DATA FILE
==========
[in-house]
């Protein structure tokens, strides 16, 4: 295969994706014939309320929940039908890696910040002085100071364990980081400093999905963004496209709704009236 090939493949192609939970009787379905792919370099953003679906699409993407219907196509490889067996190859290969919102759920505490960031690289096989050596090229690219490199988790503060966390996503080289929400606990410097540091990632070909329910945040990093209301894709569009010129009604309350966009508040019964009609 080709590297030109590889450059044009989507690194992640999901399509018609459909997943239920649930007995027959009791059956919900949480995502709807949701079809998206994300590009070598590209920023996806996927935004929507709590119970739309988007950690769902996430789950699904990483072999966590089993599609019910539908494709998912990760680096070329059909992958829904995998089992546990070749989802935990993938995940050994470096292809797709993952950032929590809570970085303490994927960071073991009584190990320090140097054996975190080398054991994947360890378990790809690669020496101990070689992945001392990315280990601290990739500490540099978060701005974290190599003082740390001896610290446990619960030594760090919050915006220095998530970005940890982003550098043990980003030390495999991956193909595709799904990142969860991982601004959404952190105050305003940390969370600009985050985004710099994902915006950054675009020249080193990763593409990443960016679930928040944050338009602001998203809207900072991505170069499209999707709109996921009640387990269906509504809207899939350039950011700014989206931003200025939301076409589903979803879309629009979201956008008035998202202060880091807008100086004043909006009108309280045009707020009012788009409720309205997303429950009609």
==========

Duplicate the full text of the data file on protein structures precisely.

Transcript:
[in-house]
């Protein structure tokens, strides 16, 4: 295969994706014939309320929940039908890696910040002085100071364990980081400093999905963004496209709704009236 090939493949192609939970009787379905792919370099953003679906699409993407219907196509490889067996190859290969919102759920505490960031690289096989050596090229690219490199988790503060966390996503080289929400606990410097540091990632070909329910945040990093209301894709569009010129009604309350966009508040019964009609 080709590297030109590889450059044009989507690194992640999901399509018609459909997943239920649930007995027959009791059956919900949480995502709807949701079809998206994300590009070598590209920023996806996927935004929507709590119970739309988007950690769902996430789950699904990483072999966590089993599609019910539908494709998912990760680096070329059909992958829904995998089992546990070749989802935990993938995940050994470096292809797709993952950032929590809570970085303490994927960071073991009584190990320090140097054996975190080398054991994947360890378990790809690669020496101990070689992945001392990315280990601290990739500490540099978060701005974290190599003082740390001896610290446990619960030594760090919050915006220095998530970005940890982003550098043990980003030390495999991956193909595709799904990142969860991982601004959404952190105050305003940390969370600009985050985004710099994902915006950054675009020249080193990763593409990443960016679930928040944050338009602001998203809207900072991505170069499209999707709109996921009640387990269906509504809207899939350039950011700014989206931003200025939301076409589903979803879309629009979201956008008035998202202060880091807008100086004043909006009108309280045009707020009012788009409720309205997303429950009609």